In the last five years, Kentucky’s prison population has increased 32 percent, according to state Rep. Kim Moser (R-Taylor Mill). Now nearly 25,000 people are incarcerated in the commonwealth.
To help address jail overcrowding, Moser has sponsored a new set of criminal justice reforms that she says could save the state $336 million over 10 years, and lead to better outcomes for low-level offenders who may not require a long prison stay.
“The point of incarceration is to correct people – we call it corrections – and if we’re not really correcting anyone’s bad behavior, then I think that we need to rethink what we’re doing and how we’re doing it,” she says.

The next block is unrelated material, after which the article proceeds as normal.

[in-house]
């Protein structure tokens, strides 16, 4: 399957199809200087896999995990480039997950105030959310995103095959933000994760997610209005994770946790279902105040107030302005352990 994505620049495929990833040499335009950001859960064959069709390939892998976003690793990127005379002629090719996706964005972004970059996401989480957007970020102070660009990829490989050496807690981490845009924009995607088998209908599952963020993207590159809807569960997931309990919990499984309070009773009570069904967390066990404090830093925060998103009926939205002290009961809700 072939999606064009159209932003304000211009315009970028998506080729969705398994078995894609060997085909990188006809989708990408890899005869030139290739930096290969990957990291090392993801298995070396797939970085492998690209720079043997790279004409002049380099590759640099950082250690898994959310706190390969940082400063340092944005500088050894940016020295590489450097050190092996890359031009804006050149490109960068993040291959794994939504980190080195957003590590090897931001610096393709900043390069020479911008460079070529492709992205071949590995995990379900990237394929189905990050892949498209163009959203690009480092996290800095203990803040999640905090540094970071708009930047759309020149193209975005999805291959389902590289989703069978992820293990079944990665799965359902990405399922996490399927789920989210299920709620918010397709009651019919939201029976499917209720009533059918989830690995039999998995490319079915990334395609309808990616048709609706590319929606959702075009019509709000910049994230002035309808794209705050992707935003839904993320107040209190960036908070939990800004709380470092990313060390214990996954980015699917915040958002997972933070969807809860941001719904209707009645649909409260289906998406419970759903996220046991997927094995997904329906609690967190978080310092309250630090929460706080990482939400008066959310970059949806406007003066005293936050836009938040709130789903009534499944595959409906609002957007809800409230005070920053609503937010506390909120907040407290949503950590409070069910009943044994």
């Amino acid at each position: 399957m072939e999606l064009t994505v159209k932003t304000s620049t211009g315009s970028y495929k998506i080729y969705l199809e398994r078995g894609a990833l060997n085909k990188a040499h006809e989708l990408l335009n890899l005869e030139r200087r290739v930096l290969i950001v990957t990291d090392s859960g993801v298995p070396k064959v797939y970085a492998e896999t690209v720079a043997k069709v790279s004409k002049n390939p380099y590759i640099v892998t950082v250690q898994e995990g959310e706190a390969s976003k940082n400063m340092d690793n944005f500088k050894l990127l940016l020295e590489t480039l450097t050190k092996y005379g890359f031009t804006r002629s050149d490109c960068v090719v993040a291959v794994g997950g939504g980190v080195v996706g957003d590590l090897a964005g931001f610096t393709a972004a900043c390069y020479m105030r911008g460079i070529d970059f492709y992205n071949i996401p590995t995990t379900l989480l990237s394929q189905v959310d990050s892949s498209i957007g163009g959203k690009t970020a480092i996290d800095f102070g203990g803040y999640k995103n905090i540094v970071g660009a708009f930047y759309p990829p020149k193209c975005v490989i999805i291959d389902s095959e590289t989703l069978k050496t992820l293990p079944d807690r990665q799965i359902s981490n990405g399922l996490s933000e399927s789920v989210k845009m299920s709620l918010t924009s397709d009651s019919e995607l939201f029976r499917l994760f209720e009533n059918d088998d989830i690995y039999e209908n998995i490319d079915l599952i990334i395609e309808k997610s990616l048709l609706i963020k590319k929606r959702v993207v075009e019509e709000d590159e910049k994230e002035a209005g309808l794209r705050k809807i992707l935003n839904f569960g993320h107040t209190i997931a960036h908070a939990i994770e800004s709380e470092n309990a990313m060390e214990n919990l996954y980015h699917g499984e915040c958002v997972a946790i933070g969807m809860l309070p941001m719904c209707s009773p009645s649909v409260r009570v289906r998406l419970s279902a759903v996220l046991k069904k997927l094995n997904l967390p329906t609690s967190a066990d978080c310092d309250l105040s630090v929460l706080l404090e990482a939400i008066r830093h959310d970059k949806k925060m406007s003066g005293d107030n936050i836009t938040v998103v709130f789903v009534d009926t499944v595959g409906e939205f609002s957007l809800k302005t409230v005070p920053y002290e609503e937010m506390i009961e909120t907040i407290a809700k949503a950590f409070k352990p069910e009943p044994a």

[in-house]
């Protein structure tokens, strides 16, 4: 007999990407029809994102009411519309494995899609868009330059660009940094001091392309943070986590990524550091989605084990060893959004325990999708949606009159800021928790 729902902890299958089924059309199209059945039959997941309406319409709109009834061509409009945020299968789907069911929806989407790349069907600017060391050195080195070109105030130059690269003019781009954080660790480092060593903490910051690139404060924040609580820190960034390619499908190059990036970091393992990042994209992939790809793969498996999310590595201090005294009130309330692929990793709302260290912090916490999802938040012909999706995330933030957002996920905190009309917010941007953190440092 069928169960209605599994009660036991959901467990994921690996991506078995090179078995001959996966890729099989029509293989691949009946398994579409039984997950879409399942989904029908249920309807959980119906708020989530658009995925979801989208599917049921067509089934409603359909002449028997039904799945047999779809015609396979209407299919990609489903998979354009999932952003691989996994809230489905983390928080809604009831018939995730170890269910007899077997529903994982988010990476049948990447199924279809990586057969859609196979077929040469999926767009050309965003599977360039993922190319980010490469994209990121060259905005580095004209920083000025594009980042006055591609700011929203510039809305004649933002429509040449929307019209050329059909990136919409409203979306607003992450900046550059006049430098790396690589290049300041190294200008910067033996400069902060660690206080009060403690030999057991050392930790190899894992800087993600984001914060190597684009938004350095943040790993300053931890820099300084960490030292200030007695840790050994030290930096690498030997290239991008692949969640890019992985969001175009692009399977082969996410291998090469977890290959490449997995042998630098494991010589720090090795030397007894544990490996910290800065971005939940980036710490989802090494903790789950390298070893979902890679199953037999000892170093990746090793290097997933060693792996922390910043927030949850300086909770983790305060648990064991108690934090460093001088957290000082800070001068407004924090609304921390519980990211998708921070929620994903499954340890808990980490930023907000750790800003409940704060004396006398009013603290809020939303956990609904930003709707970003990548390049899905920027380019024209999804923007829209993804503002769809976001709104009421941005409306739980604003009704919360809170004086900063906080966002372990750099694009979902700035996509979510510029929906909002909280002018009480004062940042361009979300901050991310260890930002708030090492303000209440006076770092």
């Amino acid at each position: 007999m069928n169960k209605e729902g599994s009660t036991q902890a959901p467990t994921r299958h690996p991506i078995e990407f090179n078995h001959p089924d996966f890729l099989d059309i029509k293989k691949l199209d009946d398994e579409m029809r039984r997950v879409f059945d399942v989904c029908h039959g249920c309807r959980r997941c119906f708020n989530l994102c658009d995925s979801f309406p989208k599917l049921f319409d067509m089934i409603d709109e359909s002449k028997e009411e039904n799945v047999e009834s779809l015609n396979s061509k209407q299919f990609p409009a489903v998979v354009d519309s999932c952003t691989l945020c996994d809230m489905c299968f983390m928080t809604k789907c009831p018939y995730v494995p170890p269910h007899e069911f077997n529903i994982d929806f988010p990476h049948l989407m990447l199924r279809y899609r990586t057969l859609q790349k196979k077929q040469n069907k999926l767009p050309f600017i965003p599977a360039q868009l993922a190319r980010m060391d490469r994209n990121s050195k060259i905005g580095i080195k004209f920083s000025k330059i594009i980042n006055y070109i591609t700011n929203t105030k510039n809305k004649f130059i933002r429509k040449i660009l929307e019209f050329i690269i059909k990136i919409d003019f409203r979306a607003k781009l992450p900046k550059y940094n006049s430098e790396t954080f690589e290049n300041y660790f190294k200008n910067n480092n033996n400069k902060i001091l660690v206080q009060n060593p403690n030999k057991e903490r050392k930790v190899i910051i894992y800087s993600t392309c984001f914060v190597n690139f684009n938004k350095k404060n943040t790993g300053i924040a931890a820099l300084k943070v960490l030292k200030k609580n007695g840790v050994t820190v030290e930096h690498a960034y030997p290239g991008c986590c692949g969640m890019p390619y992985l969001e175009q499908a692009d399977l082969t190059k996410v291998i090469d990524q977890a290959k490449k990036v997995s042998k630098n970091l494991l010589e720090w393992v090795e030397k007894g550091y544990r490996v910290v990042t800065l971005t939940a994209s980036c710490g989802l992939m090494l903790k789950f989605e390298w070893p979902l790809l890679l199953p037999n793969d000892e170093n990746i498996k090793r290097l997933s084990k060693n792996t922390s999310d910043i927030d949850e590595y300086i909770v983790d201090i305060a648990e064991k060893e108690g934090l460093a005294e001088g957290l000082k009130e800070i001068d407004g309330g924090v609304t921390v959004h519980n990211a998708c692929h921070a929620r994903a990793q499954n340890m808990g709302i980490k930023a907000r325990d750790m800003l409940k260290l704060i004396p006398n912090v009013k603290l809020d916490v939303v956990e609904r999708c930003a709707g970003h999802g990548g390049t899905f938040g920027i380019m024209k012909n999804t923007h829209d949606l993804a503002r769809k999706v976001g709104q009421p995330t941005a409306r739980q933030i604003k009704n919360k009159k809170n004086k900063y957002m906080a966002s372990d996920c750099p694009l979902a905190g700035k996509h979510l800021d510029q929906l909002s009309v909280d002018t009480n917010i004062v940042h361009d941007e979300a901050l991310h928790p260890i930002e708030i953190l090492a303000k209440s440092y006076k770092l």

Moser’s House Bill 396 contains 18 reforms, including changing some Class D felonies to misdemeanors, increasing the felony threshold for theft, and updating bail practices that she says unnecessarily keep poor people in jail. While some opponents contend the bill will be soft on crime, Moser says it’s about being smart on crime.
“We need to be smart about the way that we treat people, smart about the way we rehabilitate,” Moser says, “and incarcerate people we are afraid of, not mad at.”
KET’s Renee Shaw spoke with Moser on March 1, 2018.